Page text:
"Polar bears are capable of swimming vast distances, a potential survival skill needed in an Arctic environment where summer sea ice is vanishing, a study led by the U.S. Geological Survey showed on Tuesday."
"Pacific reef shark populations have plummeted by 90 percent or more over the past several decades, according to a new study by a team of American and Canadian researchers, and much of this decline stems from human fishing pressure.
Quantifying the decline for the first time, the analysis, published online Friday in the journal Conservation Biology, shows that shark populations fare worse the closer they are to people — even if the nearest population is an atoll with fewer than 100 residents.
The US Agriculture Department's Wildlife Services agency, at farmer request, kills predators that may harm farm animals. But critics say it does serious harm to non-target species and uses needlessly cruel and indiscriminate methods.
Harbor porpoises began disappearing from San Francisco Bay during the height of Navy ship activity there during World War II. "We don't know why they disappeared. … It's very possible that they just abandoned the place because it became too hard to feed, reproduce and raise their young," said William Keener, a co-investigator and spokesman with the nonprofit Golden Gate Cetacean Research group. "Then all of a sudden, the porpoises were back."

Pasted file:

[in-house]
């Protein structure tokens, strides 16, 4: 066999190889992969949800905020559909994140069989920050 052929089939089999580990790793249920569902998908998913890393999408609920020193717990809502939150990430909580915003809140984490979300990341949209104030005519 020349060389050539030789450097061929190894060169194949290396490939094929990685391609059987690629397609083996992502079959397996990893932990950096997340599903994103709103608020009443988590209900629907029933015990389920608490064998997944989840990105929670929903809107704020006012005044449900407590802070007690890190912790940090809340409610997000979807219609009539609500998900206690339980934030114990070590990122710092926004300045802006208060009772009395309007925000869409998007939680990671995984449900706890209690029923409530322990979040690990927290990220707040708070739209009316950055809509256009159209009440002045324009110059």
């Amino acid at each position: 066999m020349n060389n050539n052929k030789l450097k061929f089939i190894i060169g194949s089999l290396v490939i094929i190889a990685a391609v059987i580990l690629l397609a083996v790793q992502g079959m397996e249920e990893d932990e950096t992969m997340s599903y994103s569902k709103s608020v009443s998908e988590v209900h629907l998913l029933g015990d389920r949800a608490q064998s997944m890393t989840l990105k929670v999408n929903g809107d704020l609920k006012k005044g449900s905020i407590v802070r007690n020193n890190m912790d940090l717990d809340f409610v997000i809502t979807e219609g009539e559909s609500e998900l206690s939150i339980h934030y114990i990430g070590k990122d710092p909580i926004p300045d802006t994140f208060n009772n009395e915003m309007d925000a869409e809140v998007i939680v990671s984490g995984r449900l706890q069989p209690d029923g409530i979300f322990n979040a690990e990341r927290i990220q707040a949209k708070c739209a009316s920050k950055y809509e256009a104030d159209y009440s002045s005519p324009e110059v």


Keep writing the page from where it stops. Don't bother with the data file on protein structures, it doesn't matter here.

"The deaths of up to 20,000 migrating birds this year in a wildlife refuge near the Oregon border has renewed debate about resource management on the Klamath River, where myriad competing interests are fighting for water rights."
"WASHINGTON — A hunting bill passed by the House on Tuesday makes it harder to restrict hunting and fishing on public lands and ensures that the hunter's arsenal will continue to include lead bullets."
"To the untrained eye, a weed is just a weed, and few of us can tell a thistle from a teasel. But for Paul Heiple and his team of Weed Warriors, knowing the difference is essential to their work routing out invasive plants that threaten the native species at Edgewood Park, a 500-acre natural preserve that overlooks California’s Silicon Valley."
"Federal Fish and Wildlife Service officials say that a drought-induced bird die-off in the Lower Klamath National Wildlife Refuge along the California-Oregon border has ended. But they warn that unless proposals to reconfigure water distribution along the Klamath River are enacted, the problem could recur."
"It's wild times in the watershed. The most happy-go-lucky denizen of Bay Area creeks is back, after a hiatus of at least three decades: the river otter."